All countries are on the path towards bankruptcy, to measure where a country stands along this path it is critical to look beyond official statistics that focus primarily on public sector net debt and the annual budget deficit in terms of % of GDP.
The above graph attempts to paint an accurate picture of the current relative state of the trend towards bankruptcy of the worlds major economies which takes into account public and private debt, unfunded liabilities, budget deficits, and debt denominated in foreign currencies, as well as taking into account the historic track record of the countries in dealing with past debt crisis. The results are shown as a % of the countries risk of going bankrupt where Iceland would be at 100% following its defacto debt default.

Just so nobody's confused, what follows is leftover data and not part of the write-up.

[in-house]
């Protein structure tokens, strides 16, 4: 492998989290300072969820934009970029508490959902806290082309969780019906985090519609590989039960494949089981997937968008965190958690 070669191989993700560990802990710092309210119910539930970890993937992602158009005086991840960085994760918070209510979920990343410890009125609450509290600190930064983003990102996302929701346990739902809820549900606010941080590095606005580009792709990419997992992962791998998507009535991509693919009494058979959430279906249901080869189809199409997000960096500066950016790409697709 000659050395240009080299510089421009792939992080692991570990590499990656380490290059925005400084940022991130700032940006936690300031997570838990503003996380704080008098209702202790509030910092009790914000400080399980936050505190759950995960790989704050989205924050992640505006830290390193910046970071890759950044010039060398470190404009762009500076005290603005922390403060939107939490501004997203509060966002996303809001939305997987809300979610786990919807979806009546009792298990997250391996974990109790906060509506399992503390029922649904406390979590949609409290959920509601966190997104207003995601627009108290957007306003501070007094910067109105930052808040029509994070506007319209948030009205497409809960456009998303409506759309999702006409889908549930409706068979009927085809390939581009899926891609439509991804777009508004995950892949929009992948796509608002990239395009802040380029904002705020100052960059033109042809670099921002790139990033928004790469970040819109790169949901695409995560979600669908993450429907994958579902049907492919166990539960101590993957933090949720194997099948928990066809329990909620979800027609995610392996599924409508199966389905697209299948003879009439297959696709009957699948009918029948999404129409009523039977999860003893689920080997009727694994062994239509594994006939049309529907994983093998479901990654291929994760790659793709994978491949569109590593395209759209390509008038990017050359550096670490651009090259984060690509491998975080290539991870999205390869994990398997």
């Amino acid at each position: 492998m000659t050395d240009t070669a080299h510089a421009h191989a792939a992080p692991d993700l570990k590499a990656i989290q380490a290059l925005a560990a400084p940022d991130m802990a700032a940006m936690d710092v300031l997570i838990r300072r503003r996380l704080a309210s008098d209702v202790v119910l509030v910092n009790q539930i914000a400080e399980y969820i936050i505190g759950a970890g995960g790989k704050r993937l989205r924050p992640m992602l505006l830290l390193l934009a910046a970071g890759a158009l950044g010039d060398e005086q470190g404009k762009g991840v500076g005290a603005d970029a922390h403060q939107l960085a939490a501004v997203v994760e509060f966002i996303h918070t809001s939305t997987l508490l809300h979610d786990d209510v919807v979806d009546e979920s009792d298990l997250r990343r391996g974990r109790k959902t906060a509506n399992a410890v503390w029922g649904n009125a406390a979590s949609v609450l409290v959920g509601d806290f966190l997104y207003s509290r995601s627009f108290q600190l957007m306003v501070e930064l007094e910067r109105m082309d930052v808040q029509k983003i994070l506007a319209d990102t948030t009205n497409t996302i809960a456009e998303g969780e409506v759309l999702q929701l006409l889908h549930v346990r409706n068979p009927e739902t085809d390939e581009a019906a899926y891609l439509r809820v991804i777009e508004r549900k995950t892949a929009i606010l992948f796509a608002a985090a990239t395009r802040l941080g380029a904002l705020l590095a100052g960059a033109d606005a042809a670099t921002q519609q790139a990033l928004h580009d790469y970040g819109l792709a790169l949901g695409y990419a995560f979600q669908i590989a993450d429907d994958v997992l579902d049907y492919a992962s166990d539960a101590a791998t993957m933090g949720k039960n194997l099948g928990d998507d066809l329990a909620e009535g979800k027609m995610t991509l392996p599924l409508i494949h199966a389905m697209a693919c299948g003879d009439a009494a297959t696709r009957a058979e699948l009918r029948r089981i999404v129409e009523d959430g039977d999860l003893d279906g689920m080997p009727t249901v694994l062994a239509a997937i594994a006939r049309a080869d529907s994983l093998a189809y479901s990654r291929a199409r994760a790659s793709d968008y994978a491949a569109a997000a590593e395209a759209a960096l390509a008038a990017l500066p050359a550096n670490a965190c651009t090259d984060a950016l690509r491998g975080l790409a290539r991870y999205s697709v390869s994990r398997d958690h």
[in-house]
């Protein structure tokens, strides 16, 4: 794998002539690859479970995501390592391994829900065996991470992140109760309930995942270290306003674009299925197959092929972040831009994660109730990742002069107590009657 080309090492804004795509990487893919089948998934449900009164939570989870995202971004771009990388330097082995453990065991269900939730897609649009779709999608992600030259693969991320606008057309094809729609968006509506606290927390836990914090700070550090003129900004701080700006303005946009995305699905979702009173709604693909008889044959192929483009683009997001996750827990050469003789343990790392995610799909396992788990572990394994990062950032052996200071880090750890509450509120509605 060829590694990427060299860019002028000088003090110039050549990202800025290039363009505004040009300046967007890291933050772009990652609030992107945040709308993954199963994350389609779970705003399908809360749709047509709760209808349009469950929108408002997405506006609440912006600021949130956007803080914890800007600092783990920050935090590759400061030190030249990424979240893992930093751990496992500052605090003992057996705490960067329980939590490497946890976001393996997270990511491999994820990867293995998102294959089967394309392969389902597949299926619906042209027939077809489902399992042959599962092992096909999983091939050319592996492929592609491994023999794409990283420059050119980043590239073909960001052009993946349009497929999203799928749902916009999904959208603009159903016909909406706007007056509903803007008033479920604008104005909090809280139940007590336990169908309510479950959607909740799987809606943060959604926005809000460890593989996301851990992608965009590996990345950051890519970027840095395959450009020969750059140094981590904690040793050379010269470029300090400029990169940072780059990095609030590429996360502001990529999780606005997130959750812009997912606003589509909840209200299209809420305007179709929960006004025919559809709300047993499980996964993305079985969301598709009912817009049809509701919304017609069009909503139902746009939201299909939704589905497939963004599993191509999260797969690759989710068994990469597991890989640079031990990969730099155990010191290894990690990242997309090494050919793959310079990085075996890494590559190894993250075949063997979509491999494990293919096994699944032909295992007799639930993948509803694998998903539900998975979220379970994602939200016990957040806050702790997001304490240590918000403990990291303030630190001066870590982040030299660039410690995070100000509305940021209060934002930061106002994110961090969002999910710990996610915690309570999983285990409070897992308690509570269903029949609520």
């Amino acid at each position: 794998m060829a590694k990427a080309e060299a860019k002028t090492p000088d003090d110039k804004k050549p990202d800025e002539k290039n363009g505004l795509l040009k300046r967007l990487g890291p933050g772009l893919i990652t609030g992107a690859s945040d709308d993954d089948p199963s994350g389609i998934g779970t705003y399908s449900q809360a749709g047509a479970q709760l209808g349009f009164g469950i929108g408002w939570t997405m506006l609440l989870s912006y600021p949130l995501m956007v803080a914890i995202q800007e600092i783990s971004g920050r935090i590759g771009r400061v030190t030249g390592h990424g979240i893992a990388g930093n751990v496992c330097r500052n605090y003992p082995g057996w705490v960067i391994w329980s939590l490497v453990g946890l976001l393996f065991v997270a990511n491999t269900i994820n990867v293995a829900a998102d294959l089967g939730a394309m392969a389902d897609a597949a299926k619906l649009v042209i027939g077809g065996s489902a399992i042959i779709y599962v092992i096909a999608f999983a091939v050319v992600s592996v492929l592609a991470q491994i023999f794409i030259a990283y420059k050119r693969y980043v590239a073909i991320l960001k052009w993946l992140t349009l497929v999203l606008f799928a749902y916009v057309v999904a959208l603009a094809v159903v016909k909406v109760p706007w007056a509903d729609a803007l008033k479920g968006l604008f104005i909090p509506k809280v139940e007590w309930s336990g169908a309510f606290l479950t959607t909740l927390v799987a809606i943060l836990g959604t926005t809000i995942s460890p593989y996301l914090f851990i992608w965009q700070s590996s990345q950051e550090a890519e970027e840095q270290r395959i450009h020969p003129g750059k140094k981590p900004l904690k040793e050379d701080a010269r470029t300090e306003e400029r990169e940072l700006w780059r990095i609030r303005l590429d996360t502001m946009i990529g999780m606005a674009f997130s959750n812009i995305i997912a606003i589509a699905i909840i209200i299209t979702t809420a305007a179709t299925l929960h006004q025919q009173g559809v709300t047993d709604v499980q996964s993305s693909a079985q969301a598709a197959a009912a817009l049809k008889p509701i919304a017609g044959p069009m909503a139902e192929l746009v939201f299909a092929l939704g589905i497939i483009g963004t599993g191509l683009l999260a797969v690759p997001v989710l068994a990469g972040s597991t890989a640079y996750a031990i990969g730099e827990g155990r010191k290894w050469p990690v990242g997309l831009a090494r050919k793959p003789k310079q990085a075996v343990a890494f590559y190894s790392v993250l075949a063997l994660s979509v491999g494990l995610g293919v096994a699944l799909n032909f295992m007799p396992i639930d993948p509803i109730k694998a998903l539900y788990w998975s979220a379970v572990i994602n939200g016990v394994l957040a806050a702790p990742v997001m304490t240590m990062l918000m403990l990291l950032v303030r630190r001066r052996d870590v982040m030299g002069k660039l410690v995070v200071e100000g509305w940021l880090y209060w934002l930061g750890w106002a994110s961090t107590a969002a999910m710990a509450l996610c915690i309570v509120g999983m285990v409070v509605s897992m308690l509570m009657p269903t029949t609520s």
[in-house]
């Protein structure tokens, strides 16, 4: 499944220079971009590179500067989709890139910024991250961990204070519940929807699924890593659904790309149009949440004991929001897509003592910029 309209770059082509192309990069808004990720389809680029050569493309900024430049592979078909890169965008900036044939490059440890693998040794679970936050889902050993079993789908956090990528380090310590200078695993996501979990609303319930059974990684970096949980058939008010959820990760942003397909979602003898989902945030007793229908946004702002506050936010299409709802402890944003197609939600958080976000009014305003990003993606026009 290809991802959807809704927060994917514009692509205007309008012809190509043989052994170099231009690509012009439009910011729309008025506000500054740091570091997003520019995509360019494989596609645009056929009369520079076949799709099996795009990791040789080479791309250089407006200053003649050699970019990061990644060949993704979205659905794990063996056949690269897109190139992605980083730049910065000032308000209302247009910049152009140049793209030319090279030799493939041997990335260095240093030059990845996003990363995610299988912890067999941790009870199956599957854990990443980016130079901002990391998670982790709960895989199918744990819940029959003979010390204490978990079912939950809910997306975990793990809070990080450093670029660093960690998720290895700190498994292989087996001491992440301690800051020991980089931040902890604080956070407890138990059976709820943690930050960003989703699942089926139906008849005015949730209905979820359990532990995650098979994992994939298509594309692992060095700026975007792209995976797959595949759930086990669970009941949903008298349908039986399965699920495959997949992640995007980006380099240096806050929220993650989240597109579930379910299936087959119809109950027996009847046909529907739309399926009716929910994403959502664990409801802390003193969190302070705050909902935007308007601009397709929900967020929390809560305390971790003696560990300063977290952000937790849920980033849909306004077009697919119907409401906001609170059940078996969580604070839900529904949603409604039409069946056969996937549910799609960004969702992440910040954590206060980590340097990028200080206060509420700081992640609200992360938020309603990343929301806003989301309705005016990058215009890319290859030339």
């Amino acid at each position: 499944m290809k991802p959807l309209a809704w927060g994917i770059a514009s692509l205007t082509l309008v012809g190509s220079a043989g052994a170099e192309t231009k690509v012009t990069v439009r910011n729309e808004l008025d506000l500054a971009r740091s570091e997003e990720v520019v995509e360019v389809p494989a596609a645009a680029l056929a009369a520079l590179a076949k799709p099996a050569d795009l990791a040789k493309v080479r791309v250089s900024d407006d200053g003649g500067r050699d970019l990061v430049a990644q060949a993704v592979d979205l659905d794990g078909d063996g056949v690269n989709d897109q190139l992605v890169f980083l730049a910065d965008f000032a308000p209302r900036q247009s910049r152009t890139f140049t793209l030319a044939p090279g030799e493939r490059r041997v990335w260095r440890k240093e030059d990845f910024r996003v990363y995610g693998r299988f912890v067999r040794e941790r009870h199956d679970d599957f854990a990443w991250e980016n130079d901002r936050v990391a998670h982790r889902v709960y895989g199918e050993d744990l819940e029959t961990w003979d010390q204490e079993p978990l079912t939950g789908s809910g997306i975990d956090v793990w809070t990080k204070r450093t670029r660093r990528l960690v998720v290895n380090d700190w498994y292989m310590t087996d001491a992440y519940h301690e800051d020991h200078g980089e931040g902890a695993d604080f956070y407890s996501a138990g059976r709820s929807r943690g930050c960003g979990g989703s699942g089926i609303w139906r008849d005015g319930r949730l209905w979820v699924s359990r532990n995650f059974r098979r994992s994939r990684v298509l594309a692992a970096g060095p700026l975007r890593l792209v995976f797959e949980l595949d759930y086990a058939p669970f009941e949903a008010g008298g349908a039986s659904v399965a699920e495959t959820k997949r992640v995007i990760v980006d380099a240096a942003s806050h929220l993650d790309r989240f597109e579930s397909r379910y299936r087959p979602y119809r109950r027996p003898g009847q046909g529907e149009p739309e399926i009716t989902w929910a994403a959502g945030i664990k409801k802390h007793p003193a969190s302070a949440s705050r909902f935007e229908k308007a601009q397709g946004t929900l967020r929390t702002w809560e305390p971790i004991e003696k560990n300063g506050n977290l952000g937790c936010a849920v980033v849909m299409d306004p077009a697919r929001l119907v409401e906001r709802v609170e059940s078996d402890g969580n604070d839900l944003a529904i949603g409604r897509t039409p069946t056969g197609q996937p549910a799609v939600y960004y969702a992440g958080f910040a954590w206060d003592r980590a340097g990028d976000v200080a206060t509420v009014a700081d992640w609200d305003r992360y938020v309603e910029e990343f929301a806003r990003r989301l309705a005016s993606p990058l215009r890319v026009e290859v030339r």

The key item missing from most commentary on this subject matter is debt and liabilities that are denominated in foreign currencies as that can mask a stealth trend towards potentially imminent bankruptcy that can suddenly blow up in the face of a countries citizens who had been previously mislead by official statistics into thinking that the debt situation was under control, much as Icelanders experienced during 2008 where one day they enjoyed one of the highest standards of living amongst westerners to next day wake up to be bankrupt and poorer in terms of purchasing power than many third world countries. The key driver for state bankruptcy and currency collapse is the amount a country owes or is liable to foreigners, as debt denominated in foreign currencies cannot be inflated away as governments can do with domestic debt so it is one of the primary driving forces for a country going bankrupt as it is unable to meet the increasing interest payments due in foreign currency as its own currency falls.